Most contemporary digital studies are interested in distant-reading paradigms for large-scale literary history. This book asks what happens when such telescopic techniques function as a microscope instead. The first monograph to bring a range of computational methods to bear on a single novel in a sustained fashion, it focuses on the award-winning and genre-bending Cloud Atlas (2004). Published in two very different versions worldwide without anyone taking much notice, David Mitchell's novel is ideal fodder for a textual-genetic publishing history, reflections on micro-tectonic shifts in language by authors who move between genres, and explorations of how we imagine people wrote in bygone eras. Though Close Reading with Computers focuses on but one novel, it has a crucial exemplary function: author Martin Paul Eve demonstrates a set of methods and provides open-source software tools that others can use in their own literary-critical practices. In this way, the project serves as a bridge between users of digital methods and those engaged in more traditional literary-critical endeavors.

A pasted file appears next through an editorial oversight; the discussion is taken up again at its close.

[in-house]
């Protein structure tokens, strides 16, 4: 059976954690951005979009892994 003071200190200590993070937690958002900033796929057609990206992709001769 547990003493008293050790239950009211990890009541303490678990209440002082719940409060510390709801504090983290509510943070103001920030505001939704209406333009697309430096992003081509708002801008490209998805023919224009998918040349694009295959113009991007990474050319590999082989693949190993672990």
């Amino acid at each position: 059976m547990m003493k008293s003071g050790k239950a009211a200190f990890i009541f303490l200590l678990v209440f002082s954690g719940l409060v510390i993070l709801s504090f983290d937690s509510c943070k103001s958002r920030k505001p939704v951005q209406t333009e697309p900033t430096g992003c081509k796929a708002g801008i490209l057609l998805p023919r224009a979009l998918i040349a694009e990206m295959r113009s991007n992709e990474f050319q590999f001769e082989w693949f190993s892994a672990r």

"This book is full of 'aha!' moments. The sheer number, combination, and experimentalist élan of Eve's methods set a model for how future distant and close readers might work in concert, closing the gap between the digital humanities and the larger communities of scholars of literature, book history, and textual criticism."
University of California, Santa Barbara
"This book is a field-defining intervention in an area of literary studies that is just starting to expand and find its ground. Martin Paul Eve has a rare stylistic facility: the ability to combine rhetorical accessibility with a commanding view of several related fields of literary studies and digital humanities."
Paul A. Harris
Loyola Marymount University
"Literary scholars intrigued by computational methods but frustrated that they only seem useful for dry factual questions or vast aerial surveys will find Close Reading with Computers a welcome surprise and an impressive achievement. Seamlessly blending idioms often cast as antagonists, Eve shows how new methods can illuminate familiar critical questions."
University of Illinois, Urbana-Champaign